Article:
By the second paragraph the defendant was given the option to cancel the contract within two years in the manner indicated in the contract.
The third paragraph provided for the turning over of the patent, etc., by the plaintiff to the defendant as hereinbefore cited.
The fourth paragraph provided that plaintiff should deliver the recipe in writing showing all materials, methods and processes and machinery required in the manufacture of the food product.
The fifth paragraph provided for the employment of Mr. Proser the president of the plaintiff.
The sixth paragraph provided for the keeping of accurate accounts by the defendant, the rendering of statements by it to the plaintiff in January and July of each year, and to pay the amount shown by said statements within five days after the statement was rendered.
The seventh paragraph provides that plaintiff is "not to engage, either directly or indirectly, in the manufacture or sale or distribution of the formula or process, or in any way use the formula or process for the making of the food product known as Parev Schmaltz covered by a patent pending", and that plaintiff would not engage or aid in the manufacture, sale or distribution of any products similar to Parev Schmaltz or in any business incidental thereto.
The eighth paragraph provided that plaintiff warranted the process and formula covered by the patent pending was a secret one known only to three persons mentioned, and if it should turn out at any time that the process is known to anybody other than the persons mentioned and that the article is manufactured or sold by any other, then the defendant had the option to terminate the contract in the manner provided therein.
The ninth paragraph provided that the plaintiff should give the defendant whatever assistance was needed and when required so that the defendant might be enabled to make full and complete use of the process, formula and invention as covered by the patent pending and the trademark and formula.
The tenth paragraph provided that if Mr. Proser should make any improvement or modification of the process or formula or of the method in using it, that these improvements were to be given to the defendant, and subject to all the terms and conditions of the contract, without the payment of any further royalty. It was also provided that plaintiff should give the defendant "full information respecting the mode of using the same", without any additional payments.
The eleventh and twelfth paragraphs provided for the protection of the defendant in the event of any lawsuits for the infringement of the patent rights if they were granted.
The thirteenth paragraph provided that the contract was to be terminated if there should be a judicial decision invalidating the patents.
The fourteenth paragraph requires no consideration.
The fifteenth paragraph provided that it was of the essence of the contract, and there was a specific warranty to that effect by the plaintiff, that the food product Parev Schmaltz does not conflict with the Jewish dietary laws, that it might be used in connection with meat foods and dairy food, etc. It was further specifically provided that the contract was entered into by the defendant in reliance upon such warranty.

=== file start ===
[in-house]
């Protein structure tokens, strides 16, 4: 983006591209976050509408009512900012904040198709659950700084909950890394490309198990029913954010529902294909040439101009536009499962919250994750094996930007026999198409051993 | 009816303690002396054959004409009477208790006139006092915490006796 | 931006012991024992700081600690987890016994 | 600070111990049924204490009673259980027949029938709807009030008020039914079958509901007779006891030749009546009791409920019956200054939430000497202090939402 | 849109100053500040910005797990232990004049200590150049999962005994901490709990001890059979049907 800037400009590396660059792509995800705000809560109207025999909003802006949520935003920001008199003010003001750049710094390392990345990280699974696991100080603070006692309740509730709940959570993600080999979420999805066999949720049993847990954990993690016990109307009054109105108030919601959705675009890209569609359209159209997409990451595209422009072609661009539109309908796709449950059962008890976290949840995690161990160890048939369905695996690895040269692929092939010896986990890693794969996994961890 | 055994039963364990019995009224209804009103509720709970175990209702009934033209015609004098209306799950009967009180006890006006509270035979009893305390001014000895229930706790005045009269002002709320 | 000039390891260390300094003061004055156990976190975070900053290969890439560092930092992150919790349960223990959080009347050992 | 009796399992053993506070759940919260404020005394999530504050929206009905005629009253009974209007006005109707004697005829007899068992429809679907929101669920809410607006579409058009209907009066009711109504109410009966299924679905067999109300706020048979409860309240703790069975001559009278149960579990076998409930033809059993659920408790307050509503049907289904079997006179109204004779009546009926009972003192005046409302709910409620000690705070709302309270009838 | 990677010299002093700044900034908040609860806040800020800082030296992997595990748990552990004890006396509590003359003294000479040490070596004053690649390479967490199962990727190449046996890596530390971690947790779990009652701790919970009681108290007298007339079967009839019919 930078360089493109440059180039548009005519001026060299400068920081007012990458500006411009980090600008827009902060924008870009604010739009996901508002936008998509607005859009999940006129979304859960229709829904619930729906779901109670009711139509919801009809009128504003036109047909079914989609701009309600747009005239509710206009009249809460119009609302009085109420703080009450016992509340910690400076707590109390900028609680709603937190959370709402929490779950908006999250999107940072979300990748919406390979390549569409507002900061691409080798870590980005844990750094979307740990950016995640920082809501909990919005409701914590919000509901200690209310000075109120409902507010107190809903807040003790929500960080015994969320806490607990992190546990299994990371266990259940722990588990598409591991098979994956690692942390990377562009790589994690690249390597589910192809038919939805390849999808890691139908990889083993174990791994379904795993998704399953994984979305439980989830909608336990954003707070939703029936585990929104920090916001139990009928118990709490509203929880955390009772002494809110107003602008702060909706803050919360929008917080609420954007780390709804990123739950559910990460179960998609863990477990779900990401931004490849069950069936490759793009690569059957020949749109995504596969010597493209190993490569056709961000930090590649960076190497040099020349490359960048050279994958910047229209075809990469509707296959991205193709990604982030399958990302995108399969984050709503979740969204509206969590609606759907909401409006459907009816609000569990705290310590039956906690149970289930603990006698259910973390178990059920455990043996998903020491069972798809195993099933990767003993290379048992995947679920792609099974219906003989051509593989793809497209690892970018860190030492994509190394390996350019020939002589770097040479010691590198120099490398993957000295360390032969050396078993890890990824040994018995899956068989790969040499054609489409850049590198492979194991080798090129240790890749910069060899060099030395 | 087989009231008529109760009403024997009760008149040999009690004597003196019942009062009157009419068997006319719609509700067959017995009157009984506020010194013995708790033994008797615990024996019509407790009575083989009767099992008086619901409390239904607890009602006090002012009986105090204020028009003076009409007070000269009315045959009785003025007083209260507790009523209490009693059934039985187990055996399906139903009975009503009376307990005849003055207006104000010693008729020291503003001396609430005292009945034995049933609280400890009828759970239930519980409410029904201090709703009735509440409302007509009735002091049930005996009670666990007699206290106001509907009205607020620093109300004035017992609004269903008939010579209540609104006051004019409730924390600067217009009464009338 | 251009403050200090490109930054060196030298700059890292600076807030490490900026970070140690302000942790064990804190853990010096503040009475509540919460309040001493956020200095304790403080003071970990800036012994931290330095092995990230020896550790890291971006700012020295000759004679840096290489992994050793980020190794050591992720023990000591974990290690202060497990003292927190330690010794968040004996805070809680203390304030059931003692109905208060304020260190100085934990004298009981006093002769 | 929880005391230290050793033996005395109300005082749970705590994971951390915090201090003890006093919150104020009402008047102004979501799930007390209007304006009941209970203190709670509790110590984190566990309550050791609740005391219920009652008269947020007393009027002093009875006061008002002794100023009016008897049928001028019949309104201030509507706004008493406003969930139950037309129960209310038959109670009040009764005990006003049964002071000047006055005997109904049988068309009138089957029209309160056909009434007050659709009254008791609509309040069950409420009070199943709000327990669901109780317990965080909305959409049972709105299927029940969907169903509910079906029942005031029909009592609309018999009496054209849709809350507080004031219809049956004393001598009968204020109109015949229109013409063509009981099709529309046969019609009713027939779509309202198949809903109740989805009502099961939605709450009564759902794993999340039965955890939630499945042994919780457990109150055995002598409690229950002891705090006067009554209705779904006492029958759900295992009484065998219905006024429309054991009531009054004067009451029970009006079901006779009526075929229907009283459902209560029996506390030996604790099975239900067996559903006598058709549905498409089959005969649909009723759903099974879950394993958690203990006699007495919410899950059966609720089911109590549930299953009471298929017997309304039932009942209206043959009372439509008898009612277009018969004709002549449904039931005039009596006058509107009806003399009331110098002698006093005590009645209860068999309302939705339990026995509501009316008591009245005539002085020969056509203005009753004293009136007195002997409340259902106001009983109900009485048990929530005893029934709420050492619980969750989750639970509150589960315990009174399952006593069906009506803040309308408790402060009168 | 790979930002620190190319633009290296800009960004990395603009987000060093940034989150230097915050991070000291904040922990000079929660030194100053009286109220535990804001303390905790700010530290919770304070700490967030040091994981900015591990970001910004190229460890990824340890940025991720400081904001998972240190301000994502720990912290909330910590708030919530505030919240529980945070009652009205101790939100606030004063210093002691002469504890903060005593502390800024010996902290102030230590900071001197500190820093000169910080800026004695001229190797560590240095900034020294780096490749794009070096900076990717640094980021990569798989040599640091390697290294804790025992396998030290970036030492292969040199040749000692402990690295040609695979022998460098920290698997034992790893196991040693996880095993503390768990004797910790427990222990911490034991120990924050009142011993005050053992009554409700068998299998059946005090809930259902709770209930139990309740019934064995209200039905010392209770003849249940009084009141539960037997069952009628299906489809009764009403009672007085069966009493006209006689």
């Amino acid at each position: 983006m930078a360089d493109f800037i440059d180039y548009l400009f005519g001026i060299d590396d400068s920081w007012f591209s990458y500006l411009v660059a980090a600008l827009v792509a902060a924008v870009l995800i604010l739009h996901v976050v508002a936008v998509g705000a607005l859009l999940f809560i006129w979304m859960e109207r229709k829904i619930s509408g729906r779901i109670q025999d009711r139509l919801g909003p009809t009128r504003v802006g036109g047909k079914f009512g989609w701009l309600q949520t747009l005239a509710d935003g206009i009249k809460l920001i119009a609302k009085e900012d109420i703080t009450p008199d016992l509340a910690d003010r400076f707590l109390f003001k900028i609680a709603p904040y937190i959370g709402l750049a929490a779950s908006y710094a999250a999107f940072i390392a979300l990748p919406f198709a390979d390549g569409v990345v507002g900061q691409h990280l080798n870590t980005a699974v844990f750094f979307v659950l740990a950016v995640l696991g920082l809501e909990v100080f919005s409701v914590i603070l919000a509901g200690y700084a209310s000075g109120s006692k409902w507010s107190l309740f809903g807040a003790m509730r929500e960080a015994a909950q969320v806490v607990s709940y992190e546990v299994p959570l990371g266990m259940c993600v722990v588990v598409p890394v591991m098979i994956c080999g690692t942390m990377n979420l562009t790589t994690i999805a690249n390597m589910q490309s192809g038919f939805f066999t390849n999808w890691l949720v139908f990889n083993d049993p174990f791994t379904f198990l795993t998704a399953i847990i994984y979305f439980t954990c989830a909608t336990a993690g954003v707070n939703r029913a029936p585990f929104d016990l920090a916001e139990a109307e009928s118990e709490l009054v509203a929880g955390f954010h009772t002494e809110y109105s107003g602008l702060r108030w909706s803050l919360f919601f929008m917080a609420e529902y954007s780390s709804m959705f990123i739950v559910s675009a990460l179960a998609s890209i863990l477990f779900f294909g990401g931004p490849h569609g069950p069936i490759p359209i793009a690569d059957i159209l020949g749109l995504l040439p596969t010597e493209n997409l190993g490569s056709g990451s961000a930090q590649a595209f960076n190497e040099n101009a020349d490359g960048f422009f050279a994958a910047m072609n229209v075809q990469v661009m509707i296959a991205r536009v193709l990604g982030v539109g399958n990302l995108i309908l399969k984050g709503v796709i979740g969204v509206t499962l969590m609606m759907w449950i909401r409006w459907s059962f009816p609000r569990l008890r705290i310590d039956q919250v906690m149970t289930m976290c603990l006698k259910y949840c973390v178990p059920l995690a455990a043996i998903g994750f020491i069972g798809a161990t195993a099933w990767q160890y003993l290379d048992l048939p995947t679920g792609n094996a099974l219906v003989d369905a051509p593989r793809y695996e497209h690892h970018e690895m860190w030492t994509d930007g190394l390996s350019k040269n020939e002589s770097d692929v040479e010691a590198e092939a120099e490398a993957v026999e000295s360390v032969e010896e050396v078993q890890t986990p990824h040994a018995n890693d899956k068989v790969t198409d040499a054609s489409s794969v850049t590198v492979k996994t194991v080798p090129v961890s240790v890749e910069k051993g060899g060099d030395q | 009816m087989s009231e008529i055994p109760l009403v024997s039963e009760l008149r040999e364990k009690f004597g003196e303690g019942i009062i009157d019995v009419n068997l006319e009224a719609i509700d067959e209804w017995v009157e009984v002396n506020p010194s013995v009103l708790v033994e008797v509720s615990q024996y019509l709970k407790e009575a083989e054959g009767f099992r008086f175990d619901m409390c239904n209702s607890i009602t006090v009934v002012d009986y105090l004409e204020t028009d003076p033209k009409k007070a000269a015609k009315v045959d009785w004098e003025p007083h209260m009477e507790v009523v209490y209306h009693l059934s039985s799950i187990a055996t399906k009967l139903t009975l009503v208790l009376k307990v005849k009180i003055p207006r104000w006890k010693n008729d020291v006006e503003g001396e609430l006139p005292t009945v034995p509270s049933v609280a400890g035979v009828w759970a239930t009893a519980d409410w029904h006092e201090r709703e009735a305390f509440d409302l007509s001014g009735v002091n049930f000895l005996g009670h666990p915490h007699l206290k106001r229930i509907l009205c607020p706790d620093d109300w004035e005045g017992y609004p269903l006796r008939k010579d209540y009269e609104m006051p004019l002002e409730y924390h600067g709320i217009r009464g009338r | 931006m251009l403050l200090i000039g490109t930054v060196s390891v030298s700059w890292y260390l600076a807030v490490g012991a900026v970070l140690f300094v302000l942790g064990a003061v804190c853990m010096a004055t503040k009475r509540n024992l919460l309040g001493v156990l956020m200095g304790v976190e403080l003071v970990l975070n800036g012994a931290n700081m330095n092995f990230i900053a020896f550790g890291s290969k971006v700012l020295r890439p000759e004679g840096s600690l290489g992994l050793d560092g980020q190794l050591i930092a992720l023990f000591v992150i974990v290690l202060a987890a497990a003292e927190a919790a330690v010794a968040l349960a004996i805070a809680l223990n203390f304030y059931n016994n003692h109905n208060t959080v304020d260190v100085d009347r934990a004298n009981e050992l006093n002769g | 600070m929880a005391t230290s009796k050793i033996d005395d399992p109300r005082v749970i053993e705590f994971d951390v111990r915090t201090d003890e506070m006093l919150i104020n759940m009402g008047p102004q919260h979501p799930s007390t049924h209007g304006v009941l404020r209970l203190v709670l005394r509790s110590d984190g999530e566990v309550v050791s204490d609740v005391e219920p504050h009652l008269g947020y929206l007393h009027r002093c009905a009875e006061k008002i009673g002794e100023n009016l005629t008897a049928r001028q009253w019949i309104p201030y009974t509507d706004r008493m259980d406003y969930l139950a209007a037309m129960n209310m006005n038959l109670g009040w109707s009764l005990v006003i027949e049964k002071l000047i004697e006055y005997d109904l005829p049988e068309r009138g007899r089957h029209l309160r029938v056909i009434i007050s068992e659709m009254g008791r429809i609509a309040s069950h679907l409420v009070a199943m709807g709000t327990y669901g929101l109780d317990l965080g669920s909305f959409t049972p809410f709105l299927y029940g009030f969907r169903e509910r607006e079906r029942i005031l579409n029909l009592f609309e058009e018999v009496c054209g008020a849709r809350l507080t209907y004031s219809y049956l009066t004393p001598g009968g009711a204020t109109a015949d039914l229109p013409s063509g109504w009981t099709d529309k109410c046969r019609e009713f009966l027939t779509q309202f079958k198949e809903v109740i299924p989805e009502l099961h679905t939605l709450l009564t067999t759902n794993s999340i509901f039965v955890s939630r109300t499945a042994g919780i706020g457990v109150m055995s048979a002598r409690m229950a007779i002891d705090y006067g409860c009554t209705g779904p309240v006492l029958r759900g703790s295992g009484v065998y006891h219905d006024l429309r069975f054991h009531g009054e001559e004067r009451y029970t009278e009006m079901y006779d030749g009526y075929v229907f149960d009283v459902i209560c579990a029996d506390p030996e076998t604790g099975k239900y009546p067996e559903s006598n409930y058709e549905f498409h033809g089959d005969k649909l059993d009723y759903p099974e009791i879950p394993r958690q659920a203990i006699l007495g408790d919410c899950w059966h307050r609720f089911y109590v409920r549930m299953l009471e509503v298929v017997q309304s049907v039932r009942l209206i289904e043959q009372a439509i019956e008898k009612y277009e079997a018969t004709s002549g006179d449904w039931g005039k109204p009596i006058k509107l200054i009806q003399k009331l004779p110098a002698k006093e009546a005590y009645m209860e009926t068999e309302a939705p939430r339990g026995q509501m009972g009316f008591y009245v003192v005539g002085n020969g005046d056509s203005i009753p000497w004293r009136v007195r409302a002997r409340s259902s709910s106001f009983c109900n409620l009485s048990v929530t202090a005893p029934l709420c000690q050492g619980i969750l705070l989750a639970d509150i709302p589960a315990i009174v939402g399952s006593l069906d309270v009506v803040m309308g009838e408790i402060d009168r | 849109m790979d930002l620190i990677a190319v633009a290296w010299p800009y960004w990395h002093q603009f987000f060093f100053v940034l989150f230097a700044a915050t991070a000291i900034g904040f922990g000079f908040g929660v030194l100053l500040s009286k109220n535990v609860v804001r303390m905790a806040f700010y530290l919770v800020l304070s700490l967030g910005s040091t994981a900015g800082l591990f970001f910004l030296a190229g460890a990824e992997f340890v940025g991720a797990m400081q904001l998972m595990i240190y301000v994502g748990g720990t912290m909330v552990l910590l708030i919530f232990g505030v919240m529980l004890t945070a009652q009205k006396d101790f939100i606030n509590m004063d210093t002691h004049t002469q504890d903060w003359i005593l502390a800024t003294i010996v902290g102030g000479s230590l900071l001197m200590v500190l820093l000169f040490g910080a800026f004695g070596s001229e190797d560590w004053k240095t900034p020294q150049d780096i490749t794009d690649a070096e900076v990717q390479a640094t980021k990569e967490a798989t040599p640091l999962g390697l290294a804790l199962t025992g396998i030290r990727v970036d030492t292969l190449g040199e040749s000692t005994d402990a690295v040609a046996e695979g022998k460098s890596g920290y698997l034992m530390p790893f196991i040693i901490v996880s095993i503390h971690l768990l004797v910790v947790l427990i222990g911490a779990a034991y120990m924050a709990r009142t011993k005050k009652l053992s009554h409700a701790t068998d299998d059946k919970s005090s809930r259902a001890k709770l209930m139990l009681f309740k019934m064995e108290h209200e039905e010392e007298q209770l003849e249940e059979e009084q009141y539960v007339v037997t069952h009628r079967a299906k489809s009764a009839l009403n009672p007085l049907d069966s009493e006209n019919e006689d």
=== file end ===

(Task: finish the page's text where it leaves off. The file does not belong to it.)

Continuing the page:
The sixteenth paragraph provided that the contract was to be operative for twenty-five years, with the right of renewal to the defendant for another twenty-five years.
The seventeenth paragraph provides that defendant may cancel the contract before the twenty-five year period expires, by the defendant giving thirty days' written notice to the plaintiff with which notice the defendant must send a check for $500, and upon sending the notice with the check the agreement shall terminate. It also provided that within ninety days after that termination in the manner provided the defendant must deliver to the plaintiff a statement of the account between the parties, and pay it any moneys found to be due under the royalty provision.
The eighteenth and nineteenth paragraphs require no comment.
The twentieth paragraph provides as follows: "Upon the expiration of this agreement, or in the event said agreement is terminated prior thereto, the party of the second part does hereby agree to return to the party of the first part all the rights conferred upon the party of the second part by virtue of this agreement. Upon the termination or expiration of this agreement, the party of the second part does hereby agree not to engage in, directly or indirectly, in the manufacture, sale or distribution of the product Parev Schmaltz, or any product of a similar nature."
The twenty-first paragraph provided that the defendant should have the privilege of using a name other than Parev Schmaltz for the food product, and further provided, "In the event that the party of the second part shall choose a name or names other than Parev Schmaltz in connection with the sale of said food product, said name or names shall be the property of the party of the second part, and upon the expiration or termination of this Agreement, said name or names shall remain the property of the party of the second part, absolutely and forever."
The twenty-second paragraph requires no comment.
Let us for the moment consider the situation of the parties at the time the contract was made.